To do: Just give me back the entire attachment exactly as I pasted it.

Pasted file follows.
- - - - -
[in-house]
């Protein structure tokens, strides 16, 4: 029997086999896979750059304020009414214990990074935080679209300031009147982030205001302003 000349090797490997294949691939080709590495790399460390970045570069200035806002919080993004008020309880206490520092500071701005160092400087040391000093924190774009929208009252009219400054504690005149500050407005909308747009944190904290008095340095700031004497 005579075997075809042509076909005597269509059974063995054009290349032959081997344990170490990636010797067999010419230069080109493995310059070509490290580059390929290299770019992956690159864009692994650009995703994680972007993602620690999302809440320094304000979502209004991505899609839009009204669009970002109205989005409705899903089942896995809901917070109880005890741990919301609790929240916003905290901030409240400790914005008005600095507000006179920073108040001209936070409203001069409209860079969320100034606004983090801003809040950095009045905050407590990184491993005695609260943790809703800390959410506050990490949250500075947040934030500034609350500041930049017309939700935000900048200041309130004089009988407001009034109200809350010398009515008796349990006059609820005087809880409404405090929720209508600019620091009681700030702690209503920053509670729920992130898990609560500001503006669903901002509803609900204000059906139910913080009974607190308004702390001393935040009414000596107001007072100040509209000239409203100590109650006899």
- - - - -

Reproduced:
[in-house]
């Protein structure tokens, strides 16, 4: 029997086999896979750059304020009414214990990074935080679209300031009147982030205001302003 000349090797490997294949691939080709590495790399460390970045570069200035806002919080993004008020309880206490520092500071701005160092400087040391000093924190774009929208009252009219400054504690005149500050407005909308747009944190904290008095340095700031004497 005579075997075809042509076909005597269509059974063995054009290349032959081997344990170490990636010797067999010419230069080109493995310059070509490290580059390929290299770019992956690159864009692994650009995703994680972007993602620690999302809440320094304000979502209004991505899609839009009204669009970002109205989005409705899903089942896995809901917070109880005890741990919301609790929240916003905290901030409240400790914005008005600095507000006179920073108040001209936070409203001069409209860079969320100034606004983090801003809040950095009045905050407590990184491993005695609260943790809703800390959410506050990490949250500075947040934030500034609350500041930049017309939700935000900048200041309130004089009988407001009034109200809350010398009515008796349990006059609820005087809880409404405090929720209508600019620091009681700030702690209503920053509670729920992130898990609560500001503006669903901002509803609900204000059906139910913080009974607190308004702390001393935040009414000596107001007072100040509209000239409203100590109650006899």